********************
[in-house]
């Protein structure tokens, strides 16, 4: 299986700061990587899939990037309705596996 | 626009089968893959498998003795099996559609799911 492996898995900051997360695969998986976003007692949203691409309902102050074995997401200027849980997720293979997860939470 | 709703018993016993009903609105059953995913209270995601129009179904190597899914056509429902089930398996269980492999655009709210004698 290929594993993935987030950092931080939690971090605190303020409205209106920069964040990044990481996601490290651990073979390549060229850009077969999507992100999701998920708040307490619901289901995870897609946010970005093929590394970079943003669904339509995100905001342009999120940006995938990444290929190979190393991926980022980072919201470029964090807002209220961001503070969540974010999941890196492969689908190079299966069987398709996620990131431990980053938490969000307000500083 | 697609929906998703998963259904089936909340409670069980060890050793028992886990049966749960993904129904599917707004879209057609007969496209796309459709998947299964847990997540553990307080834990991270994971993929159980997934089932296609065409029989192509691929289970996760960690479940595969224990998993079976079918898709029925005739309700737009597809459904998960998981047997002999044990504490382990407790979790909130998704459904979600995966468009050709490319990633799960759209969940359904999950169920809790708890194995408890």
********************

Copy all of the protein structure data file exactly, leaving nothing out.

[in-house]
């Protein structure tokens, strides 16, 4: 299986700061990587899939990037309705596996 | 626009089968893959498998003795099996559609799911 492996898995900051997360695969998986976003007692949203691409309902102050074995997401200027849980997720293979997860939470 | 709703018993016993009903609105059953995913209270995601129009179904190597899914056509429902089930398996269980492999655009709210004698 290929594993993935987030950092931080939690971090605190303020409205209106920069964040990044990481996601490290651990073979390549060229850009077969999507992100999701998920708040307490619901289901995870897609946010970005093929590394970079943003669904339509995100905001342009999120940006995938990444290929190979190393991926980022980072919201470029964090807002209220961001503070969540974010999941890196492969689908190079299966069987398709996620990131431990980053938490969000307000500083 | 697609929906998703998963259904089936909340409670069980060890050793028992886990049966749960993904129904599917707004879209057609007969496209796309459709998947299964847990997540553990307080834990991270994971993929159980997934089932296609065409029989192509691929289970996760960690479940595969224990998993079976079918898709029925005739309700737009597809459904998960998981047997002999044990504490382990407790979790909130998704459904979600995966468009050709490319990633799960759209969940359904999950169920809790708890194995408890």